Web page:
Showing posts with label LEGO. Show all posts
Showing posts with label LEGO. Show all posts

Tuesday, February 10, 2015

Pick A Brick Tips: The Bottom

Watch our latest YouTube video to find out the best way to fill the bottom gap in the small Pick A Brick cup from the LEGO Store.

Friday, May 2, 2014

A Brick Buyer’s Guide Volume IV: Brand Retail

The Official LEGO Store is the place to go for the literal Holy Grail of LEGO, the Pick-A-Brick Wall. If you have not heard of this amazing offer, you just fell off the turnip truck. As many of you remember, there used to be a deal that was absolutely so unimaginable words just can’t describe it. It was simply known as ‘The Brick Grab Bag’. This was a bag filled with random pieces from busted sets, pick a brick clean ups, and LEGO table paraphernalia. Yeah, they were sometimes a little dirty, nothing a run through the dishwasher couldn’t fix, but that fact was easily over looked when you saw the price: $7.99. This was basically the same price as a small pick a brick cup, put you got on average two to three times as many bricks for the same price.

It was the only reason I would go to the LEGO store, except for the pick a brick wall. Sadly, in September 2012, the Grab Bag was pulled from the market. Rumor has it that there was a complaint, LEGO got scared, and the product ceased to exist. I won’t speculate on the exact cause of the action, but I will say I am extremely disappointed with LEGO’s decision and am saddened at their action. Obviously they have to protect themselves, but the grab bag was obviously a money maker, otherwise it wouldn’t have been sold. I can’t wait until there is a replacement of similar value for this product.
Now, about the Pick-A-Brick Cup: This is what really separates the official LEGO Brand Retail stores apart from other big box or toy stores. For those of you who are not familiar with this amazing deal, the store offers two different sizes of plastic cups that you can fill with any pieces available on their pick a brick wall. This is basically a large wall, usually at the back of the store, with large bins filled with all different kinds of pieces. Most of the pieces are pretty basic, but sometimes you can run across some gems, such as foliage. The stock is constantly rotating and no two pick a brick walls are alike. This makes going to the LEGO store a real adventure. The small size cup is about 16 ounces and retails for $7.99 and the large cup is about 32 ounces and retails for $14.99. You can usually get 25 cents off a small cup and 50 cents off a large if you reuse the cups, but getting new ones every time is a better deal since they are very sturdy and make great storage containers.

There have been many studies done on to which is a better deal. See our study here: The short answer is that the smaller one is a better deal, if only slightly. Unless you need those 1x16 beams for your Stark Tower, stick to the small cups. With time and patience, it is possible to get an astonishing number of bricks in the cups. I was able to get 432 pieces in a small cup, and no, it wasn’t all crack filler (1x1 rounds). The cup was so heavy; it felt like I was holding a brick of lead. Well, not that heavy, but it was still pretty heavy. It took me a half an hour to fill, but it was worth it. If I had more time, I would have filled four of them, but alas, I was not the only member of my shopping party. If you need one tip to follow, avoid 2x4 bricks. I have shopped at many LEGO stores, and some like to fill their walls with mainly 2x4’s. You can at most fit 164 of these in a small cup. Basically, they are only good for large sculptures and are basically a waste of space. The Mall of America store in Minnesota seems to be a frequent contributor of this action. As I said before, all stores have a different selection, so try and get as many bricks as possible in your cup. Stacking certainly helps, but the bricks are no longer considered new, so this may not be feasible if you are planning on flipping the bricks, a potential gold mine.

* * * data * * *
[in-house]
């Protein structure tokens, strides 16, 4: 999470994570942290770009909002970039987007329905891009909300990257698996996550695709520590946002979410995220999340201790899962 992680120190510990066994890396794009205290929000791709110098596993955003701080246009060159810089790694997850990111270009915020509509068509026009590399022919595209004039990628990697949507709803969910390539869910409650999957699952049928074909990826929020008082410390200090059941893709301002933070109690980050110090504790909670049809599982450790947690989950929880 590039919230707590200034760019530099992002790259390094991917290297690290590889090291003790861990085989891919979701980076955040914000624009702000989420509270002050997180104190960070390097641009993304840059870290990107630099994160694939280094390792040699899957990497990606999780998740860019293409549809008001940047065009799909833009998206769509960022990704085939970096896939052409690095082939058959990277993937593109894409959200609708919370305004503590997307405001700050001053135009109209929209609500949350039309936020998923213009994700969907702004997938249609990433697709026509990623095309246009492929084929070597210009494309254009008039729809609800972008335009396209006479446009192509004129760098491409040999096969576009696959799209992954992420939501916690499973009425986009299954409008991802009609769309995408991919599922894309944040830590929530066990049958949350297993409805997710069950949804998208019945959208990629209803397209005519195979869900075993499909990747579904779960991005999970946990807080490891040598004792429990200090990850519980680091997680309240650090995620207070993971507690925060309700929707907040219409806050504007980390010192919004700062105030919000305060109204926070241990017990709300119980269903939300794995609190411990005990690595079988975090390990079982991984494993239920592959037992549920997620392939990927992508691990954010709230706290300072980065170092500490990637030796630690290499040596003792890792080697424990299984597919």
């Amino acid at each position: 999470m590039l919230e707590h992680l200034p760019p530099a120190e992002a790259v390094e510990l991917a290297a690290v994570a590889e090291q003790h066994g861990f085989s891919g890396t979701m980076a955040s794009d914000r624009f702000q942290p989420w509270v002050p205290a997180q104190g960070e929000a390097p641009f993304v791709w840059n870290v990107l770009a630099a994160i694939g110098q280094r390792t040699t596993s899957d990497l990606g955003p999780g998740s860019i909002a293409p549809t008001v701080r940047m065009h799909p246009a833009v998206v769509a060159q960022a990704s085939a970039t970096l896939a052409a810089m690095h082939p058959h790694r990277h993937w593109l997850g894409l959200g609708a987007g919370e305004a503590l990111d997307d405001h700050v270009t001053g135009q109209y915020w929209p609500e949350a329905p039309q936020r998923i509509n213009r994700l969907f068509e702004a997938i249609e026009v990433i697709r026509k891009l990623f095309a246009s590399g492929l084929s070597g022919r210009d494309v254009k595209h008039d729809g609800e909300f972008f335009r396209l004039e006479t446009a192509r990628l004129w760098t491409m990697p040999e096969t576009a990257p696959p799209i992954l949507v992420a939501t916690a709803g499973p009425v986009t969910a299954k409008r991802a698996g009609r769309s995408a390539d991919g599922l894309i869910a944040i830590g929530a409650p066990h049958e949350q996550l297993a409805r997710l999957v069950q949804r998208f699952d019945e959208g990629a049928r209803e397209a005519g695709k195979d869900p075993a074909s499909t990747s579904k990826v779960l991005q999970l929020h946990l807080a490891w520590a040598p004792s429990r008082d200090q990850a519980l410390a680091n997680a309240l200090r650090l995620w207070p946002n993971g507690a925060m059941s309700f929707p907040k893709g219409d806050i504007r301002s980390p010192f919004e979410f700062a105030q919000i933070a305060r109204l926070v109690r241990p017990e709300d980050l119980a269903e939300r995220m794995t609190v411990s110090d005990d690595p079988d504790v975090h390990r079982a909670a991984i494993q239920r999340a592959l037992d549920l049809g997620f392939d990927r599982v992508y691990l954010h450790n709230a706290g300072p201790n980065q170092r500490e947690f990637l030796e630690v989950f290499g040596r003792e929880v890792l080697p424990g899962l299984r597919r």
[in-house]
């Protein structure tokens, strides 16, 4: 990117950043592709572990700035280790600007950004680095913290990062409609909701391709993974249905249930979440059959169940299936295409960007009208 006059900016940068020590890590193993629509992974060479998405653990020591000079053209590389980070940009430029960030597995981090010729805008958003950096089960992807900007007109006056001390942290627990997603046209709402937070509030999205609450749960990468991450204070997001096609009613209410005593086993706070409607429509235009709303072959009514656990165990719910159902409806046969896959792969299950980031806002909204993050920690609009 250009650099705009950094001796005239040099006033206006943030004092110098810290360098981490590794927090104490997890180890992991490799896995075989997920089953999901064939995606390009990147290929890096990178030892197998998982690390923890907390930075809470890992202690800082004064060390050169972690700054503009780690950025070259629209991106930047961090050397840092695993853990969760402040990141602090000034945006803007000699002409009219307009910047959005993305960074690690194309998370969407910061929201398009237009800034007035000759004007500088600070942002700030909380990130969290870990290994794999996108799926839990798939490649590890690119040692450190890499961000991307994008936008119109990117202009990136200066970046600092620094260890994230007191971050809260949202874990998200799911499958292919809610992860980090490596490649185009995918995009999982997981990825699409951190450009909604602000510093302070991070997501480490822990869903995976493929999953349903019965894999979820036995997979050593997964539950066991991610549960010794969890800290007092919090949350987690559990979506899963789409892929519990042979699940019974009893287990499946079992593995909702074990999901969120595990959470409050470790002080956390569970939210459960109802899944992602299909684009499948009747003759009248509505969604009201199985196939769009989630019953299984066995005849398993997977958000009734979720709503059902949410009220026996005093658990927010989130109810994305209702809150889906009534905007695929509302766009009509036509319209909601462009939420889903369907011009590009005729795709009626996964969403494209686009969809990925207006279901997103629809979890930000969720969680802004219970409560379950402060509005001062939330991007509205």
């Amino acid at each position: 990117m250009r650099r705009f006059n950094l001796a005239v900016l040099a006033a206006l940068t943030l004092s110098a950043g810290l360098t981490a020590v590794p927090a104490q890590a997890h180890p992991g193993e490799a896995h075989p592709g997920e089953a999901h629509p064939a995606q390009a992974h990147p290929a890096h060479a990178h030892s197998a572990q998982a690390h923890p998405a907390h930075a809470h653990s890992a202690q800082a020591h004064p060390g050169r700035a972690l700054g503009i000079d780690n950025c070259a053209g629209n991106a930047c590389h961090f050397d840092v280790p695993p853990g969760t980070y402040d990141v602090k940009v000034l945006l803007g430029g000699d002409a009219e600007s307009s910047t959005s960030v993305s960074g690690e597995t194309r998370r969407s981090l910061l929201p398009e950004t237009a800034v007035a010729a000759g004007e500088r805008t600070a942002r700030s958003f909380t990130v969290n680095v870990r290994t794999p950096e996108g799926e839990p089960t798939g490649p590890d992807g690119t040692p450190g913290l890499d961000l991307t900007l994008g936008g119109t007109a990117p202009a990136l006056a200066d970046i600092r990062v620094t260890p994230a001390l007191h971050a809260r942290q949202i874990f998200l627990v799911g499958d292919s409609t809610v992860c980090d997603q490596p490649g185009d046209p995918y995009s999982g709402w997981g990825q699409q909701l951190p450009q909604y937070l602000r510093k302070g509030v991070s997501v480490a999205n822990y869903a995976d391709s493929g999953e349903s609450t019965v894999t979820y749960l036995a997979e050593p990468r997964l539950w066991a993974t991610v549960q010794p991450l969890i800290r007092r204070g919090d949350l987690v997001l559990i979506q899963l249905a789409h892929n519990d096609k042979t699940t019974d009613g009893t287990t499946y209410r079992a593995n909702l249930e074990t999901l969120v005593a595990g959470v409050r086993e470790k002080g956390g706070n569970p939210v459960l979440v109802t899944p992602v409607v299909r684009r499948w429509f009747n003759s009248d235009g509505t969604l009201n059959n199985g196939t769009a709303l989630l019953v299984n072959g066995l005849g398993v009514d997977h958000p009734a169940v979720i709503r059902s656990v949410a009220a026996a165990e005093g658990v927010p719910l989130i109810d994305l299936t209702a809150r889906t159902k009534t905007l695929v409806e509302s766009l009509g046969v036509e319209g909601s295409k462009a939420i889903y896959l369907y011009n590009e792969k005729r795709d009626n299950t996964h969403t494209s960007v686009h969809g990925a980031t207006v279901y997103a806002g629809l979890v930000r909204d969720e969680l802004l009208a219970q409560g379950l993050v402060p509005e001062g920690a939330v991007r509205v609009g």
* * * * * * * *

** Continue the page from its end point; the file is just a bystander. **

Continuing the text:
The LEGO store will occasionally have other deals at 20% or 50% off MSRP. Black Friday and the end of January are examples of these occasions. It also stocks some exclusive items such as key chains and polybags. The main reason for shopping at the LEGO store is the experience. No LEGO fan will ever forget their first experience in a Brand Store. I personally have no complaints about these retail stores. I have been to four different stores across the country and have never run into a disgruntled ‘brick specialist’, as its employees are called. True, they are not in every state, but their saturation is growing quite rapidly with about 4 stores opening across the country each year. So get to one whenever you can; you will rarely be disappointed.

Friday, April 18, 2014

A Brick Buyer’s Guide Volume III: The Big 5

Amazon - As said before, I absolutely love Amazon. They seem to have the lowest prices among all online retailers, except on a few LEGO exclusives. I have also found that they match other retailer’s online prices, such as Target, within 24 hours. The fact that they throw in free shipping over $35 makes them my preferred online retailer. After all, I never spend less than $40 at a time on LEGO so I usually get free shipping from Amazon.

Target - Target’s online store isn’t quite as nice as Amazon’s and can sometime be frustrating to navigate at peak travel times. I just don’t like the ease of use. Unless they offer free shipping, I rarely shop here. Besides that, my items have always arrived in great condition. There ship to store works great except for their disclaimers. I once got 79109 Colby City Showdown for $31.99 online and chose in store pick up. The next day I get an email saying I have to pick it up by the end of the day. The order slip said I had until the end of the week, so I wasn’t happy about that. Anyway, I ended up getting to my local store in time and I got the set. It was in perfect condition except for TWO stickers, one being a security seal? Anyway, I got them off fine and the box is in perfect condition.

Wal-Mart – Wal-Mart online is hit or miss with many sets. I have heard so many bad things about their shipping service concerning damaged boxes, so I always choose site to store. The shipping ends up being free and I get the item undamaged. I haven’t used this service regularly, so I can’t say how often items get damaged in transit. They rarely have many deals online but do stock a few exclusives.